If my landlord was negligent and it caused me injury, how much is reasonable to ask for not sueing?

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If my landlord was negligent and it caused me injury, how much is reasonable to ask for not sueing?

I know I can sue my apartment building for negligence because after asking them to fix a wooden covert that fell off the wall, it fell once again 2 weeks later fractured 2 toes and broke 1, crutches for a week, still lumping. The covert wasn’t correctly fixed, had nails completely crooked and everything was the same. Pictures were taken. The apartment building insurance is about to call me tomorrow to pay for all medical expenses but I also want to receive an amount of free rent at least knowing I could sue for a much bigger amount of money. What would you say is reasonable?

Asked on April 25, 2012 under Personal Injury, Texas

Answers:

S.L,. Member, California Bar / FreeAdvice Contributing Attorney

Answered 9 years ago | Contributor

It is unlikely that you would get free rent because that is not related to your injury.

Compensation for your injury would include the medical bills, pain and suffering and wage loss.  Compensation for the medical bills is straight reimbursement.  Compensation for pain and suffering is an amount in addition to the medical bills, which is determined by the medical reports which document the nature and extent of your injury.  Compensation for documentation of wage loss is straight reimbursement.

There isn't any mathematical formula for determining compenation for pain and suffering.  It just depends on the facts of the case.  If you are having residual problems such as pain after completing your medical treatment, that would mean additional compensation when compared to someone, who is not having residual complaints of pain.  If the medical reports state that you will need future treatment, then an estimate of the cost of that future treatment discounted to present value should be included in compensation for pain and suffering.  Once you accept a settlement, you won't be able to go back to the insurance company in the future and ask for more money.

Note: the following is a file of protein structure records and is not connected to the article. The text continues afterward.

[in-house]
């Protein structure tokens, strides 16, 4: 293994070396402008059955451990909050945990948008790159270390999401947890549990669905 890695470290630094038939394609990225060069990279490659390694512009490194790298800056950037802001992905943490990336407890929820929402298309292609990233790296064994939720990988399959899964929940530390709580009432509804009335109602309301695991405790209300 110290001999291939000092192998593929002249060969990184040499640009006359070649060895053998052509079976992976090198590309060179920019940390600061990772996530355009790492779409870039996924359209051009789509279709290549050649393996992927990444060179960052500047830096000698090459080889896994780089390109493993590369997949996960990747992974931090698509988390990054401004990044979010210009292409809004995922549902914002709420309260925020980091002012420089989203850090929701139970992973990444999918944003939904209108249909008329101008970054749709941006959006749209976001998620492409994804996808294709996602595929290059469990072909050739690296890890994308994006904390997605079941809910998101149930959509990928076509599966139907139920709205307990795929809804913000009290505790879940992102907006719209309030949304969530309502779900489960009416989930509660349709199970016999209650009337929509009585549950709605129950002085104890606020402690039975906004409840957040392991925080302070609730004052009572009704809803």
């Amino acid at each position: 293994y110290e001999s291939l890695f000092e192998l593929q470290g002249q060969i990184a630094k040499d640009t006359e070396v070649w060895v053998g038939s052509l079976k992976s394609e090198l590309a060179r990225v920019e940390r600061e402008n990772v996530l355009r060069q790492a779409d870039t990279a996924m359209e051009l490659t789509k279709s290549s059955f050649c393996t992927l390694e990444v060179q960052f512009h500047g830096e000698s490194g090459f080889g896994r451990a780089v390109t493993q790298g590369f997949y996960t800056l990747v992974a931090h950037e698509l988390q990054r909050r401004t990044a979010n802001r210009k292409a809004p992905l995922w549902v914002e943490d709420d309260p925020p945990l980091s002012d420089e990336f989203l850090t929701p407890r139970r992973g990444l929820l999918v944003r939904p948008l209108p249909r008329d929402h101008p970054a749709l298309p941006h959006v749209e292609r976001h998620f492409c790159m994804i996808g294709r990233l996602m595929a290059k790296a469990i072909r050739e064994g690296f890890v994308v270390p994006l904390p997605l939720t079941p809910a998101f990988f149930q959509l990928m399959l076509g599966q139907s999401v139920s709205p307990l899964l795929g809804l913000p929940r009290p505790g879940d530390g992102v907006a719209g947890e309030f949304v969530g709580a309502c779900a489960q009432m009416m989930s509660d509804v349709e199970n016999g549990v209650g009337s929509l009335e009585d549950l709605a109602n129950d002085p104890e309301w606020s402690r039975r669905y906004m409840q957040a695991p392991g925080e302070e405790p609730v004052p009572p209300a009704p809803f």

I would usually ask for quadruple the medical bills to compensate for pain and suffering, but NOT expecting to get that amount.  This would be a starting point in negotiations and the insurance company will respond with a much lower offer.  You can then continue negotiating to try to get the insurance company to increase its settlement offer.  If the case is settled with the insurance company, NO lawsuit is filed.  If you are dissatisfied with settlement offers from the insurance company, reject the settlement offers and file your lawsuit for negligence against the landlord.  If the case is NOT settled with the insurance company, you will need to file your lawsuit for negligence against the landlord prior to the expiration of the applicable statute of limitations or you will lose your rights forever in the matter.


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